For some reason, Glencolmcille Folk Village tends to get missed by some who visit the glorious corner of County Donegal that it inhabits.
Perched overlooking the idyllic Glen Bay Beach in south-west Donegal’s Gaeltacht, Glencolmcille Folk Village is a replica of a typical Irish rural village.
Offering a close-up look at daily life in the area over centuries past, Glencolmcille Folk Village is one of the more unique Donegal attractions, and it showcases the heritage, culture and ingenuity of the local population.
In this article, we will take an in-depth look at visiting Glencolmcille Folk Village, providing insight into the tour as well as things to see when there.
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About Glencolmcille Folk Village
The Folk Village Museum was the brainchild of Donegal priest Father James McDyer. Since opening way back in 1967 with three cottages, the attraction has welcomed many through its doors.
Indeed, Father McDyer is something of a local hero. He worked to bring amenities, community projects and increased industry to the area, helping to put a dent in some being forced to emigrate and from others begin stuck in unemployment.
Down the years Glencolmcille Folk Village has gone from strength to strength, with the museum remaining an integral part of the local community. People regularly donate their knowledge, time, heirlooms, tales and images to better the experience for visitors.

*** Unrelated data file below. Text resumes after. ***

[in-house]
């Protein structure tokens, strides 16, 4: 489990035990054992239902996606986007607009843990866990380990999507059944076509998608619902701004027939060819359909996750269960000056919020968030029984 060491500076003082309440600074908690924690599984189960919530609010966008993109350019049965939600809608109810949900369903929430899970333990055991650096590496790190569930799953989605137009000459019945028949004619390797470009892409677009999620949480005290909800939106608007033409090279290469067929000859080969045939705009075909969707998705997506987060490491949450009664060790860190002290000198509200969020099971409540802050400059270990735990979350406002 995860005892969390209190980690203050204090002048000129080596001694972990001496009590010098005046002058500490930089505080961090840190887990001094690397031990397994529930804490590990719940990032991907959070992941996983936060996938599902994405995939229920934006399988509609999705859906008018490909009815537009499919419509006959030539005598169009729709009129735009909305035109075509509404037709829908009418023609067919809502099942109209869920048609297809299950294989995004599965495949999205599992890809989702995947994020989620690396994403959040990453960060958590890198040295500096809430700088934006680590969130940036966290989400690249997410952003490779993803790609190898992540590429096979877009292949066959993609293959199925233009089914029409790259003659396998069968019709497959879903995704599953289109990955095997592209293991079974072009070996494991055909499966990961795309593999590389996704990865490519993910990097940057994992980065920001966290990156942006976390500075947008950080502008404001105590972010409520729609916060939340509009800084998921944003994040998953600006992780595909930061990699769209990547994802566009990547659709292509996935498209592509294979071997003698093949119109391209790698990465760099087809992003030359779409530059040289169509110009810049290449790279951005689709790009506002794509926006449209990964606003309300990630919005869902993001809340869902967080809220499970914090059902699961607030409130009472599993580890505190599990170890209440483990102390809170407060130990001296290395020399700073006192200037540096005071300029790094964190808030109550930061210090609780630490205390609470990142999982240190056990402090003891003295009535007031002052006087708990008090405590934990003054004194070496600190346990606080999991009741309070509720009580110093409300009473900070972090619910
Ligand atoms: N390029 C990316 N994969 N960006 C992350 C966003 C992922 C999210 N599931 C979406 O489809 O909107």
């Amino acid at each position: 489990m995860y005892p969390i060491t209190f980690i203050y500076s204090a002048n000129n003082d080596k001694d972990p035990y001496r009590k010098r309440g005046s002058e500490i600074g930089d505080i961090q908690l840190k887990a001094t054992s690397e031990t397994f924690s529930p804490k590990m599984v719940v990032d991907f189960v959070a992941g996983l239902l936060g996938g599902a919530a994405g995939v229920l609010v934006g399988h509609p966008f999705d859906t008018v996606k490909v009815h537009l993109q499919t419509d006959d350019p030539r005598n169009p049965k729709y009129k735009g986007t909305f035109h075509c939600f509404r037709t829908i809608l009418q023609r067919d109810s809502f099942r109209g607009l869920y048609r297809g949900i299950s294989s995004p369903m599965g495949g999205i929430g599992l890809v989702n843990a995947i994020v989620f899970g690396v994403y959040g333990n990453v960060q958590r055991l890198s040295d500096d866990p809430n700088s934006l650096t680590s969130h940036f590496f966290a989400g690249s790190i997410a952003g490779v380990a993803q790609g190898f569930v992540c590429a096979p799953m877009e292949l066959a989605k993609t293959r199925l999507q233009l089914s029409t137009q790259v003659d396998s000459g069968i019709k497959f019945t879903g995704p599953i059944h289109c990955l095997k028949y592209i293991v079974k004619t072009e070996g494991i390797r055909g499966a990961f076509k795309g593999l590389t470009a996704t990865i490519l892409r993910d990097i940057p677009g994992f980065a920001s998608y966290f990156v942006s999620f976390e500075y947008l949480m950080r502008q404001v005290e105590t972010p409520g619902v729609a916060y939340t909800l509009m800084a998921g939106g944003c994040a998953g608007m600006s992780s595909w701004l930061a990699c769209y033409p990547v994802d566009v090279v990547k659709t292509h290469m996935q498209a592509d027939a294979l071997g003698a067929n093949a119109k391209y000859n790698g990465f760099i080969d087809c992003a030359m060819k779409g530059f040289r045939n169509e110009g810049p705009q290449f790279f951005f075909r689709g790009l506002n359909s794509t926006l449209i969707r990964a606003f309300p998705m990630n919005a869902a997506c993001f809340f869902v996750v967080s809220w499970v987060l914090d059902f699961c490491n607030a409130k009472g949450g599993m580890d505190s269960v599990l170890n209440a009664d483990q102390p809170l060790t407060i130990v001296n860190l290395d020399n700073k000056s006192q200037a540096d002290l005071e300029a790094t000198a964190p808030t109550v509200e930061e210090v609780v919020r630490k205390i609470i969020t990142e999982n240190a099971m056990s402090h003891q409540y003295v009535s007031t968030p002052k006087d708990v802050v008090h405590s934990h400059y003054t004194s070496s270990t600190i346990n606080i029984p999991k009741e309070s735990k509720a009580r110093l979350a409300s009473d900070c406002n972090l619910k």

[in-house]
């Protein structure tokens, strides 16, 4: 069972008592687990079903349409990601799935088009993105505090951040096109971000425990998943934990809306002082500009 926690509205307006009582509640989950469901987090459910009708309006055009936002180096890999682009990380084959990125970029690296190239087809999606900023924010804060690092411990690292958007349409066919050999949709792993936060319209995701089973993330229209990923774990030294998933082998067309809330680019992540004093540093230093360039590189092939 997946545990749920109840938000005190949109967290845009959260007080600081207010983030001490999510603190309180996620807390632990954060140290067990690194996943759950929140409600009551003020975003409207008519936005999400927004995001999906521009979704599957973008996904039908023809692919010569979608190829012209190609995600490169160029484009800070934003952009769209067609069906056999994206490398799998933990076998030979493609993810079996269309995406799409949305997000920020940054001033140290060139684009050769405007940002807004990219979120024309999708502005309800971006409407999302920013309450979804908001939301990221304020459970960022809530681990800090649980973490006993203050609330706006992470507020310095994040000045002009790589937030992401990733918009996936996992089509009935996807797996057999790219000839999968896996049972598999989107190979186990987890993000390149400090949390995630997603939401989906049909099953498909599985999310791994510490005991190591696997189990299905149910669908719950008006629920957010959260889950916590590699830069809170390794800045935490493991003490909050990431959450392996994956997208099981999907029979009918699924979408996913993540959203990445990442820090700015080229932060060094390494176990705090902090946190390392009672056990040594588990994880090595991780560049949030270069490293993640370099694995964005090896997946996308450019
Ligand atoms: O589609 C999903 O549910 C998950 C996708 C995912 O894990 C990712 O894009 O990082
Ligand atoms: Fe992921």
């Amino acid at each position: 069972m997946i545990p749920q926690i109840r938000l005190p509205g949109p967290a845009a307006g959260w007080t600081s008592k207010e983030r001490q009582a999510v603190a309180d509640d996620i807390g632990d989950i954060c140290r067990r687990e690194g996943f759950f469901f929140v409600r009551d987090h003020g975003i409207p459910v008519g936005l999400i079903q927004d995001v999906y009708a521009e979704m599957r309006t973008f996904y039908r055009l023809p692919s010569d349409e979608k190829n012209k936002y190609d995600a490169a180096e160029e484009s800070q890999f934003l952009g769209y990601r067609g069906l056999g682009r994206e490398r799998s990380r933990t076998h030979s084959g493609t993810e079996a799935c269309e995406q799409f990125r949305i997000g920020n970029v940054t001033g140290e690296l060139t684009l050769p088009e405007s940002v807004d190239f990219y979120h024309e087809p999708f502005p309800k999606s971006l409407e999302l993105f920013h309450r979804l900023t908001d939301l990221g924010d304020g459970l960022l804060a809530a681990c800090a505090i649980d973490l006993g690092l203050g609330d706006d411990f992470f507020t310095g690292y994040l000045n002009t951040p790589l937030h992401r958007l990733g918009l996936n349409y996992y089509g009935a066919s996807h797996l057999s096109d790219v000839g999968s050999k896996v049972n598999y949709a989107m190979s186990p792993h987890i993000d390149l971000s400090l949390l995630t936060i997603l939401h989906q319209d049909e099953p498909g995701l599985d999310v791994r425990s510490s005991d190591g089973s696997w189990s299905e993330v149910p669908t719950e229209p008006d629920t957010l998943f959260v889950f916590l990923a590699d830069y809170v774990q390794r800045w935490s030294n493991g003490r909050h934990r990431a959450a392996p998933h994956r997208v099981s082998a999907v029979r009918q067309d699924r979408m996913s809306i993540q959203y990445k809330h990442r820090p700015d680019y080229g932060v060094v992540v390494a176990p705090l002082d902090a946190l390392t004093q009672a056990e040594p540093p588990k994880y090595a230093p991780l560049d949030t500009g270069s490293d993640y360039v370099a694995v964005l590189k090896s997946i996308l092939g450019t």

The Glencolmcille Folk Village Tour
Most visitors here tend to opt to opt for the excellent Glencolmcille Folk Village tour, which whisks visitors on a journey through life in the 18th, 19th and 20th century in the area.
The tour offers a unique insight into how people lived, cooked, slept, worked and stayed warm during what were harsh and challenging times for many.
The Glencolmcille Folk Village tour offers a deep insight into the lives of people in the Glencolmcille area in centuries past.
With expert guidance, visitors can get up close and personal with village life in rural Ireland. For those with ancestry tracing back to Ireland, this can provide a unique look at how their forefathers lived.
The tour is open from Easter until September 30th and then has limited runs through October up until Halloween.
The price of admission to the Glencolmcille Folk Village is €6 for adults, with children over seven pay €2.50 and those under seven go free. Seniors, students and other concessions will pay €5 for entry.
Things to keep an eye out for when visiting Glencolmcille Folk Village
Glencolmcille Folk Village is packed with areas and items of interest, yet some elements are undoubtedly more popular than others.
When you visit, make sure to keep an eye out for the Fisherman’s cottage, the schoolhouse and the Clachan.
1. The Clachlan
One of the most visited areas at the village is the Clachlan, which is historically a set of small single-story cottages where farming or fishing people lived.
Often situated on poor land, each cottage at the village showcases a different time in Irish history. The cottages at the village are white-washed, with a classic half-door design that keeps the animals out!